Some of the most relied-upon bar tools of professional bartenders are the cocktail shaker and the jigger. Whether you’re preparing a craft cocktail or mixing classic bar beverages, the seasoned bartender knows that these devices are essential bar accessories.
Although they may appear simple on the surface, there is more than meets the eye when it comes to cocktail shakers and jiggers. In this guide, we’ll explore different types of shakers and cocktail jiggers, helping you to select the right bar tool for your needs.
The role of the cocktail shaker in the home bar or professional establishment cannot be overstated. The shaker is designed to make mixing cocktail ingredients as effortless and efficient as possible. If you’ve ever spent time in a bar or nightclub, chances are you’ve seen shakers in action as bartenders prepare some of the most popular beverages in bar circles.
There are four primary types of cocktail shaker; the featured best selling models come in various sizes and may be constructed of glass or stainless steel. Most are dishwasher safe, although it’s best to check with the manufacturer for specific washing recommendations.
Let’s take a more detailed look at each type of cocktail shaker…
Glass Boston Cocktail Shaker
Boston shakers are amongst the most popular types of cocktail shaker. Comprised of two pieces, ingredients are poured into the larger stainless steel receptacle and capped with a tight-fitting pint-sized glass. A quick shake (master mixologists usually recommend anything over 11 seconds) is all it takes to blend ingredients to the right consistency. The two sides of the shaker seal completely, preventing leakage. Many pro bartenders (especially in Irish and sports bars) prefer the glass Boston shaker, as the glass it allows the bartender (and the patrons) to view the mixing process while preparing cocktails. Perhaps the only downside to this style is that the pint-sized glasses have a tendency to break, particularly when less-experienced bartenders attempt breaking the seal between the two halves.
A variation of the Boston, the tin-on-tin shaker is two pieces but substitutes stainless steel for the more delicate glass of the Boston. These shakers tend to hold more volume, allowing prep for two cocktails at once. If you’re a professional bartender in a high-capacity establishment, the easy separation (just a tap on the side of the tins), ease of cleaning, and durability are factors that make this style of shaker a must-have.
Elegantly shaped but simple in its construction, the French shaker (sometimes referred to as a Parisian shaker) is very similar to the tin-on-tin model described above. Two halves, typically crafted from stainless steel, fit tightly together. This type of shaker is less common but no less revered by mixologists of every skill level, especially due to the vintage look and feel.
For the home bartender, the the classic design of the Cobbler-style cocktail shaker is more familiar. It takes the general shape of the French shaker but adds two components in the form of an internal strainer and a tightly-fitting cap. In other words, there are three pieces – the body, the strainer lid, and the cap.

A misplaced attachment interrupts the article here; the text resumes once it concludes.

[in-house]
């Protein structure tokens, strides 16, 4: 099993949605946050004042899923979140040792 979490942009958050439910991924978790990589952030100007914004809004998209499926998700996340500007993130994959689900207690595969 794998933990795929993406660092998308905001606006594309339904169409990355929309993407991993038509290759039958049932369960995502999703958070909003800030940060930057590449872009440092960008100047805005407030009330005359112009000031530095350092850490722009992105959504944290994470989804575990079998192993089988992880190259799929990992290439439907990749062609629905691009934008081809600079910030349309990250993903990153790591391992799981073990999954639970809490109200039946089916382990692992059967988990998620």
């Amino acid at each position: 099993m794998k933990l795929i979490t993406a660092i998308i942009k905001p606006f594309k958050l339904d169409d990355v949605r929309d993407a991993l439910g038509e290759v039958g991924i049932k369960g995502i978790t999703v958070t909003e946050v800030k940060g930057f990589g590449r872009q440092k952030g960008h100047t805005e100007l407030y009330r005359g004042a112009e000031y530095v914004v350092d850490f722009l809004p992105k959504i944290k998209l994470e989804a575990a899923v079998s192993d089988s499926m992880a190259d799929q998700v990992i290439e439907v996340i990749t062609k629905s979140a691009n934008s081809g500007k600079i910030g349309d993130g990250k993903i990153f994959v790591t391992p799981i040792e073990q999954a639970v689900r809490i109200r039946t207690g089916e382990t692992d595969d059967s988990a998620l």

Like some of its more popular cousins, the Cobbler is available in different measurement sizes and styles. It is most commonly available in highly-polished metal, such as stainless steel. There are two potential downsides to this style; they can be difficult to seal and may also be hard to clean without a dishwasher or glass washer handy.
Despite these potential drawbacks, when you’re purchasing bar supplies for your home bar, a Cobbler should probably be at the top of your list, as it avoids the need for purchasing a separate strainer.
When it comes to making delicious cocktails for your guests, consistency is key. Too much of any one ingredient (particularly liquor) can ruin the delicate balance of flavors in classic cocktail recipes. When your customer demands perfection, there is one solution… To ensure consistency time and again, one of the most useful tools is the jigger.
Typical jiggers have two sides; a one-ounce side and a two-ounce side provide the measurements needed for an accurate pour. The smaller of the two measurements is equivalent to a shot (the “jigger shot”), such as that served in shot glasses like the pony shot glass or shooter. The larger side is used for measuring liquor for multiple customers or multiple drinks. Of course, there are hundreds of brands, styles and sizes to choose from, including jiggers measured in ounces or milliliters.
To use a jigger, simply fill the liquid receptacle with the spirits needed (to the very top, the most common error is underfilling) and pour into a shaker or glassware to complete the drink.
While some of the cheaper jigger models may be made of plastic, most bartending professionals prefer stainless, glass, or pewter jigger choices. The one benefit of plastic jiggers for beginners is the transparency allows the user to view the liquid poured through the side, allowing more accuracy.
Whether you’re going for perfection or just learning, when your job is to create delicious refreshments for your guests, the jigger is an essential accessory that makes your job easier than ever. One of the more unusual styles is that of the multi level jigger, which provides even more control over pouring. Most pros can freehand-pour relatively accurately, but the home mixologist may not have the same level of experience. Regardless of your background, if you find yourself in a professional setting, always remember that the jigger also serves as a cost-control device, preventing overpouring from cutting into overhead expenses (and accidentally overserving guests).